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“What did he say?” inquired the American.
“Qu’est ce qu’il a dit?” asked the French. (It means, “What did he say?”)
We roared with laughter all the more at their mutual translations AND growing frustrations.
“What did he say?” “Qu’est ce qu’il a dit?” “WHAT did he say?” “Qu’est ce qu’il a DIT?”
They did not change words, just the volume. Even so, we could barely hear them we were laughing so loudly.
Here is the moral about communication skills: If the message isn’t getting across, say it differently.
[bctt tweet=”If the message isn’t getting across, say it differently.”]
Improve Communication Skills by Re-Phrasing Your Message
Do your kids respond, “WHAT?” to “I love you.” Try, “Daaaaahling, you are so precious to me.”
Repeating the message with different words is a fundamental communication skill taught in multi-cultural contexts.
Are you feeling the generation gap too? Our children are from another culture! When you don’t understand your kids, ask them to rephrase for you. Teach them effective communication skills. “Whatever, Dad” does not cut it.
Hone Communication Skills Using Varying Love Languages
Chores need to be done and calling out her name is not generating the desired response.
- Is she sensitive to touch? Go to her, give her a 30 second shoulder massage, and tell her it’s time for the chores.
- She responds better to gifts? Write her a note and fold it up into a paper airplane to remind her dishes are waiting and need to be done quick as air mail.
- She loves shared moments. “Honey, while you put the dishes in the dishwasher, I’ll ____ (choose from your looooooong list) in the kitchen with you.”
You come up with the ideas for affirmation and acts of service or learn more about love languages, these highly effective communication skills. They are fascinating. And they make a difference.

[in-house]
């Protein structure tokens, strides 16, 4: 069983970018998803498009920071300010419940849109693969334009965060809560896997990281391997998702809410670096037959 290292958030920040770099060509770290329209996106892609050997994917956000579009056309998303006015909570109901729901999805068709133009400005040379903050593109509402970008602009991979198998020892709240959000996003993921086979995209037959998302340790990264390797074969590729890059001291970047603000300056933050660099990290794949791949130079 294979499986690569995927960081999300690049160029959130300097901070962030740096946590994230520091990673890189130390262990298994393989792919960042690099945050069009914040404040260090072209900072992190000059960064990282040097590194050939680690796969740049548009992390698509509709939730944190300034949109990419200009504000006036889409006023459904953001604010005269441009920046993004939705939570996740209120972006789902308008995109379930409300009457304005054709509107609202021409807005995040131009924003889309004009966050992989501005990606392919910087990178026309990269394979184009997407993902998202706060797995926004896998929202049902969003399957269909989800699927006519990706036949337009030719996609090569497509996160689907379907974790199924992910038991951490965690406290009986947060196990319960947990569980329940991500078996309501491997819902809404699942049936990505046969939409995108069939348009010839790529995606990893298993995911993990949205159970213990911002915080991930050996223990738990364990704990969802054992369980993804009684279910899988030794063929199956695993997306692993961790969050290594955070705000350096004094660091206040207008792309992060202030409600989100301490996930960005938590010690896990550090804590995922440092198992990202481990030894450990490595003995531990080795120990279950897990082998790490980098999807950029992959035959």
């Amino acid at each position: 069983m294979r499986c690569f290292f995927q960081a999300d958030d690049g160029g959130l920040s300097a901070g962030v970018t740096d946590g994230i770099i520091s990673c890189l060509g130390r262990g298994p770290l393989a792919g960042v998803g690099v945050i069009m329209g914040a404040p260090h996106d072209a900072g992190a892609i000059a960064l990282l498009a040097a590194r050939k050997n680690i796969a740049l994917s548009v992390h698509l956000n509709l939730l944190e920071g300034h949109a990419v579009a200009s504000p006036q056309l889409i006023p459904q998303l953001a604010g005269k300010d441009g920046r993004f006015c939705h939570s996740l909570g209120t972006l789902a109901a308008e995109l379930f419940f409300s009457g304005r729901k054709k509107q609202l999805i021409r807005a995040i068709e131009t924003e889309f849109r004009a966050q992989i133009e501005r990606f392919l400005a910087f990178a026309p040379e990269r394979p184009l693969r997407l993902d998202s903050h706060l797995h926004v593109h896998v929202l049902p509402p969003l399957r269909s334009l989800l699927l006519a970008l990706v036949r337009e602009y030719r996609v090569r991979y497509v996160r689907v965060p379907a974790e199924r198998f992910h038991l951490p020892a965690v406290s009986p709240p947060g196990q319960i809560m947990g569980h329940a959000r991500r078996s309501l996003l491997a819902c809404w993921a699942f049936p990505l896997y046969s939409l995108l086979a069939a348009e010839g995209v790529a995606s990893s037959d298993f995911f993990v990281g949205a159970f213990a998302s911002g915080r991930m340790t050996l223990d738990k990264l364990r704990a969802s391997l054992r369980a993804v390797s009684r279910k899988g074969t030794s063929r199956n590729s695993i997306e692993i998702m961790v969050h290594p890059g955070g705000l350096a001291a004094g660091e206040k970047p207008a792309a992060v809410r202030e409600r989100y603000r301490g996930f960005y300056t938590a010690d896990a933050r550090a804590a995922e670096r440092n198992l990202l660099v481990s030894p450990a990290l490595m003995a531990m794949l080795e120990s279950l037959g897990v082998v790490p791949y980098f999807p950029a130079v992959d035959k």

Communicate by Captivating Additional Senses
Have you noticed how at work we “sell ideas” by engaging multiple senses. PowerPoint is this communication tool par excellence. Receivers SEE and HEAR simultaneously.
Yet at home we speak instructions (sell ideas?!) When that does not work, we use more voice. (Reinvest in our losing strategy?!) And, if you are like many parents, we scream!
Ooooops. How does that rank in modeling positive communication skills?!!
Try these Power Pointers show-and-tell guides for your children. Some folk need to see to believe. The kids may have heard parents repeat it 1000 times, when they see the photo of children brushing teeth, they respond, “Oh, yes. I do have to brush my teeth.”
Maybe your child needs to touch it to understand it. One mother walked into her child’s room, tied a string to his bed, and walked out unrolling the string. He got up and followed her! (Pied Piper or Wacky Mother. Either way, it’s worth discovering.)
Improve Your Communication Skills
Hummmm. This might be embarassing.
Do you sound like a broken down record? Try to express the same message in a multitude of ways:
- You probably already tried asking nicely (a.k.a. The Command)
- As a question
- With simpler vocabulary
- As a game (“Time to brush teeth. Race you to the bathroom!”)
- Without words (a kiss, taking her hand, and walking to the bathroom together. When (!!) she resists, pause, smile, get eye contact, and start up again.)
- With humor (“Dear Wall, Do YOU hear better than my kids? If I had a magic wand….”)
- With love. “Thank you, sweetheart.”